Like the series that originated it, much of what Battalion Wars is able to do in terms of creating different scenarios stems from its vast array of unit types. Although naval combat would only be introduced in the Wii sequel, the ground and air pieces available in this GameCube debut are already quite meaty on their own. There is a speedy reckon vehicle; more than three kinds of tanks; infantry platoons that are defined by the weapons they carry, which include missile launchers, flamethrowers, bazookas, mortars, machine guns, and others; and multiple planes, such as gunships, bombers, as well as fighters. Cleverly, Battalion Wars pulls an Advance Wars move and introduces these units little by little, along with explanations on their strengths and weaknesses. This choice, in turn, has multiple benefits: it creates a smooth learning curve that embraces all types of players, it allows the game to raise the difficulty and complexity of its challenges as it goes along, and it paves the way to variety thanks to how mixing and matching the units that are available in each mission opens the door to distinct combat situations.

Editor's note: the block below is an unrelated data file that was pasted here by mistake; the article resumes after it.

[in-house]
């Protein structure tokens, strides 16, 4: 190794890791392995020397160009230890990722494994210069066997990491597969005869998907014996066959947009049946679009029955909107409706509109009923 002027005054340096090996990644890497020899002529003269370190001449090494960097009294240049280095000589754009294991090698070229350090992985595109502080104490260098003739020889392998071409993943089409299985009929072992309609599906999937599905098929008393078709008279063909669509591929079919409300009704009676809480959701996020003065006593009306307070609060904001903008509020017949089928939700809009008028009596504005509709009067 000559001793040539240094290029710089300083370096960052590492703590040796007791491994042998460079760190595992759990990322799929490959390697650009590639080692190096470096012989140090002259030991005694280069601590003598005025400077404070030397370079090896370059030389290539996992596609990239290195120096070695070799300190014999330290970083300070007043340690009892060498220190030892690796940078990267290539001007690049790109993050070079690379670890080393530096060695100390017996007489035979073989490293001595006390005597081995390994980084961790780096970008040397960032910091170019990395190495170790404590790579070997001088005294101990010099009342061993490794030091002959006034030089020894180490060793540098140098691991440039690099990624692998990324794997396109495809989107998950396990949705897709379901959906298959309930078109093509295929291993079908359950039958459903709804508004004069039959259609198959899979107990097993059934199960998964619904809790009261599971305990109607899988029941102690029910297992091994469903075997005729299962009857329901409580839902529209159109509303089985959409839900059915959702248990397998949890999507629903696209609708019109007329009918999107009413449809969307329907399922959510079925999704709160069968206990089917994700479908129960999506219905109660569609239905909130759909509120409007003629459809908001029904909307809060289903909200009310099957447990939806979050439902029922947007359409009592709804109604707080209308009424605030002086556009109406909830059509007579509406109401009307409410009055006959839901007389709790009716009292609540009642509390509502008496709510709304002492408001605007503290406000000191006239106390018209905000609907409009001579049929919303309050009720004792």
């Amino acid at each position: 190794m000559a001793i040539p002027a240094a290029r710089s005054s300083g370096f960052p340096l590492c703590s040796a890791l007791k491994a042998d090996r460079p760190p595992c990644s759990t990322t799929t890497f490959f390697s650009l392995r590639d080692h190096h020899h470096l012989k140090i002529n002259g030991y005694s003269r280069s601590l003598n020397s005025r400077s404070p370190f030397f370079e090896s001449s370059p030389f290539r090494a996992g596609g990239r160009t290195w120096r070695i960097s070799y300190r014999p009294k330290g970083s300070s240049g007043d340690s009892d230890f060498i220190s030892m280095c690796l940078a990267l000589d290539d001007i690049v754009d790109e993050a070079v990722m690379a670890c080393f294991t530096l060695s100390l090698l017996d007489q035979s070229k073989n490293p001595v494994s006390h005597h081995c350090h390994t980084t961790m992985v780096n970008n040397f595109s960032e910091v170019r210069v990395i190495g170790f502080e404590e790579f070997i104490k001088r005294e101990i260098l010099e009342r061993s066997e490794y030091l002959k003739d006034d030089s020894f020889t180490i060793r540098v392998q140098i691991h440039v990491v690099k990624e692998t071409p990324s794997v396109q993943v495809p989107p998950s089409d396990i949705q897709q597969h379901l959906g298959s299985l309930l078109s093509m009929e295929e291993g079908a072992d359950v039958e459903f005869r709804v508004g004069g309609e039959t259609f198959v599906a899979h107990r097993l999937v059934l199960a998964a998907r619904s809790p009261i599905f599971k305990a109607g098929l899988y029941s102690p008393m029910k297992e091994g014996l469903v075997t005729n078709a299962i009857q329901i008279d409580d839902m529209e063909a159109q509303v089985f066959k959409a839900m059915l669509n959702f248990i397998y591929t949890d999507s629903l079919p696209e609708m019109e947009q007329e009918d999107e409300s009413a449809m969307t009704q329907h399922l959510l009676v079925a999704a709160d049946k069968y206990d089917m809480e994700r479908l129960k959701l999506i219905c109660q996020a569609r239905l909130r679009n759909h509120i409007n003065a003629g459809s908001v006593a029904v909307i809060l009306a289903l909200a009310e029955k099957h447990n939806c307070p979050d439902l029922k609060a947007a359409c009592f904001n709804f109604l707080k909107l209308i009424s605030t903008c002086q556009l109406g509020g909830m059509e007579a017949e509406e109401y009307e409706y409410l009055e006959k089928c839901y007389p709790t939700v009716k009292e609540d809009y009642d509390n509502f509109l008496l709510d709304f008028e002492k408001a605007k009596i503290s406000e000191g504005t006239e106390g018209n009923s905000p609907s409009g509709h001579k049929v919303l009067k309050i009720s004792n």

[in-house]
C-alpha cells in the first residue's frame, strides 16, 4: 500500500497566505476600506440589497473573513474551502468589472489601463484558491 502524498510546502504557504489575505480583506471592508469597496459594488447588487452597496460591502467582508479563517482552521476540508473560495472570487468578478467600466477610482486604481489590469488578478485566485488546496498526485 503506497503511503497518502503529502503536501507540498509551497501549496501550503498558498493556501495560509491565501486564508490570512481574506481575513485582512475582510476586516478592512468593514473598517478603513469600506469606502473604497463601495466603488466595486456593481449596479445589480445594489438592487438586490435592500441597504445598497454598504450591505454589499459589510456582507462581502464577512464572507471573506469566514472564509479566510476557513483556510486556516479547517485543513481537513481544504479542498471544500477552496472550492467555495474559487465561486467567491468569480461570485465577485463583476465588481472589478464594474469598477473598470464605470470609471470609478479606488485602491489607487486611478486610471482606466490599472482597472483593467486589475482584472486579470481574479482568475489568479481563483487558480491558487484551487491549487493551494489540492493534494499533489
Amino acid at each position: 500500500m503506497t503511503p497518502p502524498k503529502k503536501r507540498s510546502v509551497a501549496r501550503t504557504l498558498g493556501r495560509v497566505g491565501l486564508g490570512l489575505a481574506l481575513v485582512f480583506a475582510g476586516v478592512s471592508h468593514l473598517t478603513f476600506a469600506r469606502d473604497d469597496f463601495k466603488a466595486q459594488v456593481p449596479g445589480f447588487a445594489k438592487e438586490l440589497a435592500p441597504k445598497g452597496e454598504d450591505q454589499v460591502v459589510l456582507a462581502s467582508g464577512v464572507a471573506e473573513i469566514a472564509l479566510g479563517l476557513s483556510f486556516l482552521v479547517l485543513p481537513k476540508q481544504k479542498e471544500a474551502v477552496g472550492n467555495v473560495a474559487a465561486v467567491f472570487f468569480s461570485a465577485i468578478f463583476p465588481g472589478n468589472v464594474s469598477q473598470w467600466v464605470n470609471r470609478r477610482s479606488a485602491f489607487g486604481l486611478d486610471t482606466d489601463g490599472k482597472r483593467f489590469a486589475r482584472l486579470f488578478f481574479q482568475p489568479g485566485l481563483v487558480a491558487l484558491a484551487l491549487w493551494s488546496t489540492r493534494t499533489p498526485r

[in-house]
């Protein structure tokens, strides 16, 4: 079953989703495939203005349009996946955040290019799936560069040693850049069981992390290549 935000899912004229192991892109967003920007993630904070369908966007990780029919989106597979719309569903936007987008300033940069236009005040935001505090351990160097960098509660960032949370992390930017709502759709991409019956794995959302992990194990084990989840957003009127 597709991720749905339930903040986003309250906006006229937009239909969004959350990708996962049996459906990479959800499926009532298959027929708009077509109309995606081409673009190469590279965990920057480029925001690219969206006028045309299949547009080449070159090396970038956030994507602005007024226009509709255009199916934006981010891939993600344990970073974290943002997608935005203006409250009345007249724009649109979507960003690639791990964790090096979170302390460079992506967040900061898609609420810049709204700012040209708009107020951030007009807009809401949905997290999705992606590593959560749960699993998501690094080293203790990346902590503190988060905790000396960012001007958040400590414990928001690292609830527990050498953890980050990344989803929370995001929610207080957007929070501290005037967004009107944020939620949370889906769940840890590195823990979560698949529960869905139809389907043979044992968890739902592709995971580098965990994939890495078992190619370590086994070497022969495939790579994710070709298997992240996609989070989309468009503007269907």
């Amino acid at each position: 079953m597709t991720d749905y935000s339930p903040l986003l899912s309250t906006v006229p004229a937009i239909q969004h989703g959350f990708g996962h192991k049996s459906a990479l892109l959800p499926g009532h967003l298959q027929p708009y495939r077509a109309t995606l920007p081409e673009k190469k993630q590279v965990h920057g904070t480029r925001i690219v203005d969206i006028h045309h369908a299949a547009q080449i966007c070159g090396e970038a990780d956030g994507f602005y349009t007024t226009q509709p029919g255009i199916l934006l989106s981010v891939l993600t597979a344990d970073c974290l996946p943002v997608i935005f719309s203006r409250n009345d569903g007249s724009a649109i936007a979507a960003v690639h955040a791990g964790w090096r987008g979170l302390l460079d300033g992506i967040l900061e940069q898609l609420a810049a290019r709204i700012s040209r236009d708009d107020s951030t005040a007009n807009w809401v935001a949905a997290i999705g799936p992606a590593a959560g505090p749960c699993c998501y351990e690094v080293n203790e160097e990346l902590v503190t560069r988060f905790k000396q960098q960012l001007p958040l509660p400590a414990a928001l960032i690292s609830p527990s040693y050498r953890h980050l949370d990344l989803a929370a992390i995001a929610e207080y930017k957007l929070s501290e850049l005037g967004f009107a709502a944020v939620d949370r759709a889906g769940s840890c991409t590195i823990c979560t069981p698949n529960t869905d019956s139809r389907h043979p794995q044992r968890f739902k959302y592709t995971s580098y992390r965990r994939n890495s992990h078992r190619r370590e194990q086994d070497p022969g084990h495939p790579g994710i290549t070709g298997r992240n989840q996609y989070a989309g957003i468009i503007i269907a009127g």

Another characteristic that comes from Advance Wars is the elevated difficulty. Early on, missions are relatively straightforward, especially because as characters involved in the plot communicate with players to convey the basics of war to them, they will also spell out the optimal strategy for each battle. However, as the midway point approaches, the going gets much tougher. The difference between the units that the enemy has as its disposal and the units players are given grows much larger, demanding the careful planning of every move so that the battalion can survive for long enough to clear its goals. The best strategies are no longer blatantly broadcast, even if some general tips might still be given. And both traps as well as sudden reinforcements become commonplace. Therefore, it is safe to say that at least half of the game’s missions will have to be attempted multiple times until gamers land on the approach that will guide them to victory.